An article on BBC.com stirred up controversy this week, publishing the finding that:
…those who were overweight had an 18% reduction in dementia – and the figure was 24% for the obese.
“Yes, it is a surprise,” said lead researcher Dr Nawab Qizilbash.
He told the BBC News website: “The controversial side is the observation that overweight and obese people have a lower risk of dementia than people with a normal, healthy body mass index.
“That’s contrary to most if not all studies that have been done, but if you collect them all together our study overwhelms them in terms of size and precision.”
As you might imagine I’ve received a number of requests for comment (we’re way over The 100 Rule) and I’m glad that people are asking because there is a lot of questionable stuff here. According to the study’s authors, they undertook the study because “Obesity in middle age has been proposed to lead to dementia in old age. We investigated the association between BMI and risk of dementia.” I’m aware of this belief because it is often quoted at me as if 1. it were truth and 2. the natural conclusion is that fat people should lose weight to reduce dementia risk, but we’ll get back to that in a minute. The authors concluded that:
Being underweight in middle age and old age carries an increased risk of dementia over two decades. Our results contradict the hypothesis that obesity in middle age could increase the risk of dementia in old age. The reasons for and public health consequences of these findings need further investigation.
This study has all the same limitations of any study that produces results based on correlation. Basically, it’s just finding how often that things happen at the same time, not what, if anything, causes them to happen at the same time. Hence the researchers correctly explaining that these findings need further investigation.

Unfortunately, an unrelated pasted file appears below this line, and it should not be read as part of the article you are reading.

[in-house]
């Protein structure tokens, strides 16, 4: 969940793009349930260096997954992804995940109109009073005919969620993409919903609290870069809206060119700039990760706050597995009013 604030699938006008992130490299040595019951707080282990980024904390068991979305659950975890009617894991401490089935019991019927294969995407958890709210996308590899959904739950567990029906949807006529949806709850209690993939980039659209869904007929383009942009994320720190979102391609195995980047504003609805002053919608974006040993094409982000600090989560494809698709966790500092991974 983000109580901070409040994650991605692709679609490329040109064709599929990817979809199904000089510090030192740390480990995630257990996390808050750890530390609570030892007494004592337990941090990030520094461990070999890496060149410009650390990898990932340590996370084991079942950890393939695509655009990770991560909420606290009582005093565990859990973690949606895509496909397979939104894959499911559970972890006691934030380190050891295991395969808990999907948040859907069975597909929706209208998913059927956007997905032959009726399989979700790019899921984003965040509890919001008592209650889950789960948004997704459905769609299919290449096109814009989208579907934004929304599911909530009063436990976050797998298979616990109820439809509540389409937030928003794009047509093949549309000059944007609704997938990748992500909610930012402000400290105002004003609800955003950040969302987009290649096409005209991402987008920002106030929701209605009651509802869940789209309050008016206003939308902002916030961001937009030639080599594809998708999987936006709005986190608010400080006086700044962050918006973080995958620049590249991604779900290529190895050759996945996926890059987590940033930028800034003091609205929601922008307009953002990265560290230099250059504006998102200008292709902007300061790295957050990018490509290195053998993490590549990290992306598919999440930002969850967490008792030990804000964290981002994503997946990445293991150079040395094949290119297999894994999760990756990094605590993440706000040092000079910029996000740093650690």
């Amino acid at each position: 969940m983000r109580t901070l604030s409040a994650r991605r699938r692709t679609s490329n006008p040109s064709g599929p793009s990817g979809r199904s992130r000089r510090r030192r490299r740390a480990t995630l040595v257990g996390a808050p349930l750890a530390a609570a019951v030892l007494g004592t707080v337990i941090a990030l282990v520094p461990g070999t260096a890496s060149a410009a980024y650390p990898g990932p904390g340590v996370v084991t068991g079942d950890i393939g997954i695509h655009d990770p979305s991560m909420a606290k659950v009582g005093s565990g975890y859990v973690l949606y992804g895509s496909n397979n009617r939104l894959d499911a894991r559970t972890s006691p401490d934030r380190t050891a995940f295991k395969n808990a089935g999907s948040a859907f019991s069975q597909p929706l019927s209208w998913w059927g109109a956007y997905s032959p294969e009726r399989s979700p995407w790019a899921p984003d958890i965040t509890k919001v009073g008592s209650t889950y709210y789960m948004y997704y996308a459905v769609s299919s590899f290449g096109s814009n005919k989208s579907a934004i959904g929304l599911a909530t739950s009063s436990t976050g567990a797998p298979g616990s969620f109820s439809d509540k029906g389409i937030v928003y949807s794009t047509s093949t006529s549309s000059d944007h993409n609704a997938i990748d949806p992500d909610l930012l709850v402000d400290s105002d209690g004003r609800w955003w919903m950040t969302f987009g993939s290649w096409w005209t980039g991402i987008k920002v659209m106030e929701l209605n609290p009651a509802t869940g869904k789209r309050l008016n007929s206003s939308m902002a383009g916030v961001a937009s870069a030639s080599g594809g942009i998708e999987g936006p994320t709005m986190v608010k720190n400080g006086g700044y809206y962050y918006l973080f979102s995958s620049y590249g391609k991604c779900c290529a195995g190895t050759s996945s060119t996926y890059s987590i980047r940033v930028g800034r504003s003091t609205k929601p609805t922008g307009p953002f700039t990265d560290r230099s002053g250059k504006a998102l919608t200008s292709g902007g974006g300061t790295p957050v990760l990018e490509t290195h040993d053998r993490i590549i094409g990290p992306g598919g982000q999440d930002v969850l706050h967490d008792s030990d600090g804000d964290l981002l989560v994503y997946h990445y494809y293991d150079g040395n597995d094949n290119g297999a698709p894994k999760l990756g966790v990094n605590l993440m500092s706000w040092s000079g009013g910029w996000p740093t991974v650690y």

What I do think is interesting is the way that the media is treating this study – that shows health benefits correlated with being fat – as opposed to how it treats studies that show health benefits correlated with being thin. To demonstrate, I thought that we might compare and contrast this article with one the BBC.com published in 2013 about some studies that showed that obesity might increase the risk of dementia.
Let’s start with the titles:
2015: Being overweight ‘reduces dementia risk’ which I’ll call RDR for short
2013: Rise in obesity poses ‘dementia time bomb’ which I’ll call DTB for short (trigger warning, obviously.)
Hmmm… “reduces demetia risk” vs “poses demtia time bomb” I would call that, at least, an interesting difference in word choice. Moving on…
Mentions of the purported cost to society of people who are at a higher risk of contracting dementia based on their size:
DTB: 3 mentions, including a large font section header
RDR: 0 mentions. Also, no mentions that they may have been wrong when they blamed fat people for costing the world 1.4 billion dollars
Mentions of the lack of a causal relationship/limitations of the studies
DTB: None. Instead: “This study highlights the impact obesity will have on the numbers of people with the condition in the future.” (emphasis mine)
RDR: One: “Any explanation for the protective effect is distinctly lacking” (also see below re: “Analysis” section
Mentions of other health issues correlated with being the size that has a higher correlation to contracting dementia:
DTB: 6 mentions
RDR: 0 mentions (though they do mention 5 times that being in the lower risk group for dementia is correlated to higher risk for other diseases)
Mentions of changing body size as a way to reduce dementia risk
DTB: “maintaining a health weight [is] hugely important in reducing your risk”
RDR: “not an excuse to pile on the pounds” (points for alliteration if not for content)
RDR also contains an additional component – an “Analysis” section wherein the BBC Health Editor discusses, including quotes from other scientists, the limitation of the study and also says “These results do not seem to be an excuse to eye up an evening on the couch with an extra slice of cake.” I guess I must have missed the class that explained that “analysis” means “conflate body size with behaviors in the most unscientific way possible.” Although the exact same limitations (and some additional limitations because of size and scope) exist for the studies discussed in DTB, absolutely no analysis is given to clarify that.